"This means that farmers can not only sell the beans, but also dry out the juice from the pulp and the endocarp, grind it into powder and sell that as well," explains Mishra. "This would allow them to generate income from three value-​creation streams. And more value creation for the cocoa fruit makes it more sustainable."

 "Although we've shown that our chocolate is attractive and has a comparable sensory experience to normal chocolate, the entire value creation chain will need to be adapted, starting with the cocoa farmers, who will require drying facilities," says Mishra. "Cocoa-​fruit chocolate can only be produced and sold on a large scale by chocolate producers once enough powder is produced by food processing companies."

The first steps have been taken to get this new chocolate to market with ETH filling for a patent for the new recipe. While the new formulation is more nutritious, eco-compatible, and has income diversification for farmers that will work in tandem to improve the entire chain of the cocoa plant, it looks like it could be a while before chocolate lovers are able to purchase this new chocolate and sample it for themselves. 

Dark chocolate is a favorite snack choice for many health-conscious people as in moderation it carries several benefits. Dark chocolate with a high cocoa content is a rich source of antioxidants and minerals and generally contains less sugar than other chocolates. A 100-gram bar of dark chocolate bar with a 70-85% cocoa content contains 11 grams of fiber, 66% of the daily recommended value for iron, 57% of the DRV for magnesium, 85% of the DRV for manganese, and 196% of the DRV for copper, along with ample amounts of zinc, selenium, phosphorus and potassium. However, it also contains 600 calories and a moderate amount of sugar. 100 grams is also a fairly large amount and is not an amount that should be consumed daily.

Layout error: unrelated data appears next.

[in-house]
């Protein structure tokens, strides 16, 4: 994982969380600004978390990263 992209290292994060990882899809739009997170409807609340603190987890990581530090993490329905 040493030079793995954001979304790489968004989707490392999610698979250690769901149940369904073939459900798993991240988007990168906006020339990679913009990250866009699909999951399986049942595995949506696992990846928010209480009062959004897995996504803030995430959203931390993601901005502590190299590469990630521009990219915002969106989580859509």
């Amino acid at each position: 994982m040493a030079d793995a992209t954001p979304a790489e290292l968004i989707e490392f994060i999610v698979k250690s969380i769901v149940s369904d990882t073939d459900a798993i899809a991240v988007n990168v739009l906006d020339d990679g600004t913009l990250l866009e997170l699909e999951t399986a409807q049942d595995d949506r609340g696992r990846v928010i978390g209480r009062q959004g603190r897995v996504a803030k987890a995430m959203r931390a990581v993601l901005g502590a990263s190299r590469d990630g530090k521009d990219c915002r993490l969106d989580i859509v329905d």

Studies have shown that dark chocolate can help to improve your health and lower the risk of heart disease. It is loaded with organic compounds that act as antioxidants, these include polyphenols, flavonols, and catechins among others which may help to lower some forms of cholesterol and stimulate the endothelium to produce nitric oxide which may help to reduce blood pressure. Both of these benefits may help to reduce the risk of heart disease.

The rich flavanol content may also help to improve brain function by improving blood flow to the brain. Studies have shown that eating dark chocolate appears to improve attention, verbal learning, and memory, and may help to maintain cognitive function in older adults with mild cognitive impairment. 

Bioactive compounds within dark chocolate may also be good for the skin, improving blood flow to the skin, and increasing skin density and hydration. 

Stick with dark chocolate that has a 70% or higher cocoa content and is made by a reputable manufacturer for the most benefits. While it does taste very delicious, it may be best to limit yourself to a square or two after dinner, keeping in mind that moderation is key. Too much of anything, even if it is good for you, can have the opposite effect.